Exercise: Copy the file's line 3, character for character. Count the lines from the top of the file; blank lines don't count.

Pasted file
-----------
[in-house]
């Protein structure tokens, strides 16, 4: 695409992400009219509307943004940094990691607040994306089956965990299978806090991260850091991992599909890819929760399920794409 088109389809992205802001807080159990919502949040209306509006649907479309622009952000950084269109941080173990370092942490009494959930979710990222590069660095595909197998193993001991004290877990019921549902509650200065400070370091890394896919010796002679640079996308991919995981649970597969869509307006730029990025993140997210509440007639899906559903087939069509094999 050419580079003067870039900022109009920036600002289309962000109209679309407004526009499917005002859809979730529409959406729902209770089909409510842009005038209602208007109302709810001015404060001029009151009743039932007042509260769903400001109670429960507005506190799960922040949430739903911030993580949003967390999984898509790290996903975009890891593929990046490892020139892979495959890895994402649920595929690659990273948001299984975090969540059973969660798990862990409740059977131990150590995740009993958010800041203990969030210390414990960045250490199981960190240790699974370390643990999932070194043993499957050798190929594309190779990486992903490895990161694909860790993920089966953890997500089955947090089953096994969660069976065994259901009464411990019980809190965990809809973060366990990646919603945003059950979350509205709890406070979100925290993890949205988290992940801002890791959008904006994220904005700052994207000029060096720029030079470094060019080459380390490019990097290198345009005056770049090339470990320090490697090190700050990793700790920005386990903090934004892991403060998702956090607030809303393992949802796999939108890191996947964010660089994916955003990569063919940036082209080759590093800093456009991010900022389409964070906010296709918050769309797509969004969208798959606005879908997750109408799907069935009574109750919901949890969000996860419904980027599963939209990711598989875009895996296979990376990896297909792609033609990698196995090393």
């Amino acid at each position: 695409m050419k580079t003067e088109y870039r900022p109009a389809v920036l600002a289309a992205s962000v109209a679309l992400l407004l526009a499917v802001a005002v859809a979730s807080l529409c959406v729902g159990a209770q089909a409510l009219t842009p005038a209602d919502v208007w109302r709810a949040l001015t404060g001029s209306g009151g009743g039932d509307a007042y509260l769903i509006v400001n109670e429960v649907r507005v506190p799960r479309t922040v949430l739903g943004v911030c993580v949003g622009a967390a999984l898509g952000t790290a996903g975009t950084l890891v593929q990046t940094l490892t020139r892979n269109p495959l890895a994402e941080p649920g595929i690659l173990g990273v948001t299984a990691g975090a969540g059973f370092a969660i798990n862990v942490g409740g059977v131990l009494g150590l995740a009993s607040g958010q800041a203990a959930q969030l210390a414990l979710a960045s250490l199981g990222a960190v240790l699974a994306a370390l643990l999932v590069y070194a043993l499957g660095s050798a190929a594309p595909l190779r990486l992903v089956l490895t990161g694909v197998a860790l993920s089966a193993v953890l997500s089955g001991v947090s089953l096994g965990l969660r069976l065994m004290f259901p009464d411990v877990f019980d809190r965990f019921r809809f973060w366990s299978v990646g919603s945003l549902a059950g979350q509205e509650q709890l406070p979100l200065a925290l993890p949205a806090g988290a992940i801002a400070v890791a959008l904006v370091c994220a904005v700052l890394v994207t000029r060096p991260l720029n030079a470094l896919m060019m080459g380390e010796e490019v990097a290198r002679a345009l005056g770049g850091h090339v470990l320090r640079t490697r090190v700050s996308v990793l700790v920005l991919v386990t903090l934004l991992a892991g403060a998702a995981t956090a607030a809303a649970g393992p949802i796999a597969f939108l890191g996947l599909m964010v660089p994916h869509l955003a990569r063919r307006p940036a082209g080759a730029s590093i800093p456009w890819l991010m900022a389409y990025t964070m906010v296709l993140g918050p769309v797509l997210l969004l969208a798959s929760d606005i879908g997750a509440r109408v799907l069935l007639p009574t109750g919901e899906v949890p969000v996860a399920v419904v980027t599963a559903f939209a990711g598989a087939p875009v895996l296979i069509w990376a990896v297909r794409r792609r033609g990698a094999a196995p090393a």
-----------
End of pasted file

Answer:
């Amino acid at each position: 695409m050419k580079t003067e088109y870039r900022p109009a389809v920036l600002a289309a992205s962000v109209a679309l992400l407004l526009a499917v802001a005002v859809a979730s807080l529409c959406v729902g159990a209770q089909a409510l009219t842009p005038a209602d919502v208007w109302r709810a949040l001015t404060g001029s209306g009151g009743g039932d509307a007042y509260l769903i509006v400001n109670e429960v649907r507005v506190p799960r479309t922040v949430l739903g943004v911030c993580v949003g622009a967390a999984l898509g952000t790290a996903g975009t950084l890891v593929q990046t940094l490892t020139r892979n269109p495959l890895a994402e941080p649920g595929i690659l173990g990273v948001t299984a990691g975090a969540g059973f370092a969660i798990n862990v942490g409740g059977v131990l009494g150590l995740a009993s607040g958010q800041a203990a959930q969030l210390a414990l979710a960045s250490l199981g990222a960190v240790l699974a994306a370390l643990l999932v590069y070194a043993l499957g660095s050798a190929a594309p595909l190779r990486l992903v089956l490895t990161g694909v197998a860790l993920s089966a193993v953890l997500s089955g001991v947090s089953l096994g965990l969660r069976l065994m004290f259901p009464d411990v877990f019980d809190r965990f019921r809809f973060w366990s299978v990646g919603s945003l549902a059950g979350q509205e509650q709890l406070p979100l200065a925290l993890p949205a806090g988290a992940i801002a400070v890791a959008l904006v370091c994220a904005v700052l890394v994207t000029r060096p991260l720029n030079a470094l896919m060019m080459g380390e010796e490019v990097a290198r002679a345009l005056g770049g850091h090339v470990l320090r640079t490697r090190v700050s996308v990793l700790v920005l991919v386990t903090l934004l991992a892991g403060a998702a995981t956090a607030a809303a649970g393992p949802i796999a597969f939108l890191g996947l599909m964010v660089p994916h869509l955003a990569r063919r307006p940036a082209g080759a730029s590093i800093p456009w890819l991010m900022a389409y990025t964070m906010v296709l993140g918050p769309v797509l997210l969004l969208a798959s929760d606005i879908g997750a509440r109408v799907l069935l007639p009574t109750g919901e899906v949890p969000v996860a399920v419904v980027t599963a559903f939209a990711g598989a087939p875009v895996l296979i069509w990376a990896v297909r794409r792609r033609g990698a094999a196995p090393a």